Si please give us some new YB samples (I mean of course I went to your first live show with Brownie n Benji and the crew in NYC and that kicked ass but still!) Your music It’s an addiction a drug I’m a Shpongle addict and I’ve completely lost my self in ShpongleLand I’m helpless =p
Well, in my experience the DA-Converter matters a lot. I’ve got a stereo setup, with a DAC between my computer and amplifier. I usually rip music to 320kbps MP3. I’ve done a few ABX blindtests to see if I can hear the difference between FLAC, WAV and various bitrates on MP3.. In all 3 tests I can’t hear the difference between 320kbps, FLAC and WAV. However, there’s no doubt there’s a big difference between 320, 256, 128kbps… And that’s not mentioning the acoustics in a room, positioning of speakers, possible sources of distortion on the signal (PCs being especially prone to this).
All this techno-talk leaves me dreaming of a new age of 5.1 surround sound music… Might there be a future of Twisted releases in multichannel?
i feel like there’s something a bit more spiritual about having something on vinyl then having something on cd. Though the quality lasts from vinyl to cd or even gets better, something is definitly lost. and yes, i am amused by how corney that reference sounds. that’s why i posted it…lol.
Update : the new Younger Brother album, we are working at 48Khz 24bit WooHoo! Do you think you’ll hear the difference?
Simon! Please have the full quality version available to purchase from twisted downloads! A *few* of us have very expensive gear at home for the sole purpose of listening to excellent music in high quality. I am really looking forward to this album too
So I’ve been waiting for my paycheck to come in…
I just went to preorder Ineffable Mysteries and wanted to order a bunch of other goodies with it.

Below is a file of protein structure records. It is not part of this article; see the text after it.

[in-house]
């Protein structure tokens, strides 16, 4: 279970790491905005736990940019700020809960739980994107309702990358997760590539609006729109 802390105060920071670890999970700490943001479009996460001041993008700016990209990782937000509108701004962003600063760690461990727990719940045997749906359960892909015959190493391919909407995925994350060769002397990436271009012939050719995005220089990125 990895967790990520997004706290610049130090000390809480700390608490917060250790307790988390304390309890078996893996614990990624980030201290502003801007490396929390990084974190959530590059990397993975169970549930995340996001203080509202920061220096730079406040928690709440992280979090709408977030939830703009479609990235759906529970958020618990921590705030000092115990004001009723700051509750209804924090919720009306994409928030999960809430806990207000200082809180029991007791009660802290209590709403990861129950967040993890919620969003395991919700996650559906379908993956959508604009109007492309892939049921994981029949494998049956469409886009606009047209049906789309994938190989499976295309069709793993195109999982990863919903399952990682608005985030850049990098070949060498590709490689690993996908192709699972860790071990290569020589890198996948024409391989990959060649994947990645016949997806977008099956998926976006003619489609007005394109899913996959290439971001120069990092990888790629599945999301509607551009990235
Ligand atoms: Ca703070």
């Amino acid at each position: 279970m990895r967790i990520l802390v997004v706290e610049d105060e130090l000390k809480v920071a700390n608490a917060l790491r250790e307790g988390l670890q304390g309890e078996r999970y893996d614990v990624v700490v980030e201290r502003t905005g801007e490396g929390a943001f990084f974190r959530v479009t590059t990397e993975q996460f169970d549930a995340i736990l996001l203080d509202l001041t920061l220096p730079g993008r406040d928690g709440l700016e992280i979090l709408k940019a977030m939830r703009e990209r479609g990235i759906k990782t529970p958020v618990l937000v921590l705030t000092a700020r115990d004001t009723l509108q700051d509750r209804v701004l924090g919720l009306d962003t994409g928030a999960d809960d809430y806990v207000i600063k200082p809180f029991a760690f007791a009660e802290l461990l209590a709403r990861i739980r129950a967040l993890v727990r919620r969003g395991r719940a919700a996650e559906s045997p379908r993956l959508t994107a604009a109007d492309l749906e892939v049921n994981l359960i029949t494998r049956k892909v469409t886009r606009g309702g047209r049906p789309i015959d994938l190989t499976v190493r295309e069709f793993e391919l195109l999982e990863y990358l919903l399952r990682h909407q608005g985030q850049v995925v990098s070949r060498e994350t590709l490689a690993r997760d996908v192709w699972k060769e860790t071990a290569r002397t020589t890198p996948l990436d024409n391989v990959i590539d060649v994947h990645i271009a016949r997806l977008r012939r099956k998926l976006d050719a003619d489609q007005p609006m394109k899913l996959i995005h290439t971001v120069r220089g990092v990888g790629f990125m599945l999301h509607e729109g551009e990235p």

They took the Tales of the Inexpressible LP off the store site!
I’m pretty pissed about it.
I was going to order it, and have been waiting for months for the extra cash to do so.
Well…there goes the opportunity to own an exclusive audio gem.
Last Days of Gravity LP is also gone.
Hopefully, I’ll have the money to jump on the Ineffable LP right away…
Very nice response Simon!
I’ve downloaded the new Shpongle album and i think it sounds great. I really want to think it’s the best of all Shpongle albums, but it would be unfair towards the older ones. They are very good each one of them, and every album has their own ups and downs. They just shouldn’t be compared to eachother, they should be enjoyed as they are.
Anyway, i’m gonna preorder it, and the DVD, and that Eclipse album i found browsing your catalogue. Impressive bass in that one. My speakers can only deliver down to 34Hz, but i get the feeling it goes deeper than that. One should not underestimate real heavy deep bass! It’s like massage for the soul
Really, i gotta say that album is a rare gem. And it includes my favourite Shpongle track, “...And the day turned to night”. Magical.
I heard of a guy who unintentionally blew out a window with 4 subwoofers
Probably not with music but maybe a movie.
Edit: Just to clarify, i buy ALL music i like. I believe in moral. Downloading is just for browsing. But i know the majority of all people can’t handle that responsibility and it makes me very sad to hear about your financial problems. You deserve a lot better. I’ll do what i can to help.